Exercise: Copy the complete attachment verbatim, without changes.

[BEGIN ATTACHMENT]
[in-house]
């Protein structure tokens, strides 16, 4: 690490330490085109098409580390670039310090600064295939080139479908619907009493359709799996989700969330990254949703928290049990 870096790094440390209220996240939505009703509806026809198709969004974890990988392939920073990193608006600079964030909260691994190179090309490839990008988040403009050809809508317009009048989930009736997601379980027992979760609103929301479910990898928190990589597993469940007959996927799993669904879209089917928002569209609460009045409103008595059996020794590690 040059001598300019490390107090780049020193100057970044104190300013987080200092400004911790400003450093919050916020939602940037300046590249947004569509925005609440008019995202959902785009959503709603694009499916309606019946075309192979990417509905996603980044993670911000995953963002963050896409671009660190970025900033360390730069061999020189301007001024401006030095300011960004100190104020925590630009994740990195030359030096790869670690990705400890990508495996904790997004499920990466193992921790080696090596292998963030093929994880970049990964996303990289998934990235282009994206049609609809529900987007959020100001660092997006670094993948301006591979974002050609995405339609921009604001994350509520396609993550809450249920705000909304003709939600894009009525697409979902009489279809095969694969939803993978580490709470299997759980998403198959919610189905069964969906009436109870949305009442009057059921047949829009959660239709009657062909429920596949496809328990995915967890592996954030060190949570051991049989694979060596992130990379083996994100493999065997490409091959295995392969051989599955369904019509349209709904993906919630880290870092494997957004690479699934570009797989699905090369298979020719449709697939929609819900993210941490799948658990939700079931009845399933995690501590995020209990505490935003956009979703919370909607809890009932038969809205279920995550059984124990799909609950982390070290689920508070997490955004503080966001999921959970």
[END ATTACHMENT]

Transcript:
[in-house]
């Protein structure tokens, strides 16, 4: 690490330490085109098409580390670039310090600064295939080139479908619907009493359709799996989700969330990254949703928290049990 870096790094440390209220996240939505009703509806026809198709969004974890990988392939920073990193608006600079964030909260691994190179090309490839990008988040403009050809809508317009009048989930009736997601379980027992979760609103929301479910990898928190990589597993469940007959996927799993669904879209089917928002569209609460009045409103008595059996020794590690 040059001598300019490390107090780049020193100057970044104190300013987080200092400004911790400003450093919050916020939602940037300046590249947004569509925005609440008019995202959902785009959503709603694009499916309606019946075309192979990417509905996603980044993670911000995953963002963050896409671009660190970025900033360390730069061999020189301007001024401006030095300011960004100190104020925590630009994740990195030359030096790869670690990705400890990508495996904790997004499920990466193992921790080696090596292998963030093929994880970049990964996303990289998934990235282009994206049609609809529900987007959020100001660092997006670094993948301006591979974002050609995405339609921009604001994350509520396609993550809450249920705000909304003709939600894009009525697409979902009489279809095969694969939803993978580490709470299997759980998403198959919610189905069964969906009436109870949305009442009057059921047949829009959660239709009657062909429920596949496809328990995915967890592996954030060190949570051991049989694979060596992130990379083996994100493999065997490409091959295995392969051989599955369904019509349209709904993906919630880290870092494997957004690479699934570009797989699905090369298979020719449709697939929609819900993210941490799948658990939700079931009845399933995690501590995020209990505490935003956009979703919370909607809890009932038969809205279920995550059984124990799909609950982390070290689920508070997490955004503080966001999921959970």